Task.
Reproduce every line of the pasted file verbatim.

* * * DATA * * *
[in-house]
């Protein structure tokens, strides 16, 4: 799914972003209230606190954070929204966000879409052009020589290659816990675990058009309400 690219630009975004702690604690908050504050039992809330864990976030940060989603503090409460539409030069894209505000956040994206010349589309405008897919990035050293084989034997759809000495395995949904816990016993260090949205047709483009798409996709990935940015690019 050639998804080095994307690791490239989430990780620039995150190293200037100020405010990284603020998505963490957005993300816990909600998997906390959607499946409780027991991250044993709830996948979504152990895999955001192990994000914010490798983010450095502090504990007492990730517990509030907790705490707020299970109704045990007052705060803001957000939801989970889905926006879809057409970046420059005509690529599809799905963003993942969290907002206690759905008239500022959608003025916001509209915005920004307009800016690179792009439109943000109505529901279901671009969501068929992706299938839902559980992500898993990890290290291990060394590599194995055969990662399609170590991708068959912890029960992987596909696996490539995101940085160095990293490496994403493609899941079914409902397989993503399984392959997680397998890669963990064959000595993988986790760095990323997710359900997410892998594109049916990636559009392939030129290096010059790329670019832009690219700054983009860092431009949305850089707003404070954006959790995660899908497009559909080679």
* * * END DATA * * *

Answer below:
[in-house]
């Protein structure tokens, strides 16, 4: 799914972003209230606190954070929204966000879409052009020589290659816990675990058009309400 690219630009975004702690604690908050504050039992809330864990976030940060989603503090409460539409030069894209505000956040994206010349589309405008897919990035050293084989034997759809000495395995949904816990016993260090949205047709483009798409996709990935940015690019 050639998804080095994307690791490239989430990780620039995150190293200037100020405010990284603020998505963490957005993300816990909600998997906390959607499946409780027991991250044993709830996948979504152990895999955001192990994000914010490798983010450095502090504990007492990730517990509030907790705490707020299970109704045990007052705060803001957000939801989970889905926006879809057409970046420059005509690529599809799905963003993942969290907002206690759905008239500022959608003025916001509209915005920004307009800016690179792009439109943000109505529901279901671009969501068929992706299938839902559980992500898993990890290290291990060394590599194995055969990662399609170590991708068959912890029960992987596909696996490539995101940085160095990293490496994403493609899941079914409902397989993503399984392959997680397998890669963990064959000595993988986790760095990323997710359900997410892998594109049916990636559009392939030129290096010059790329670019832009690219700054983009860092431009949305850089707003404070954006959790995660899908497009559909080679």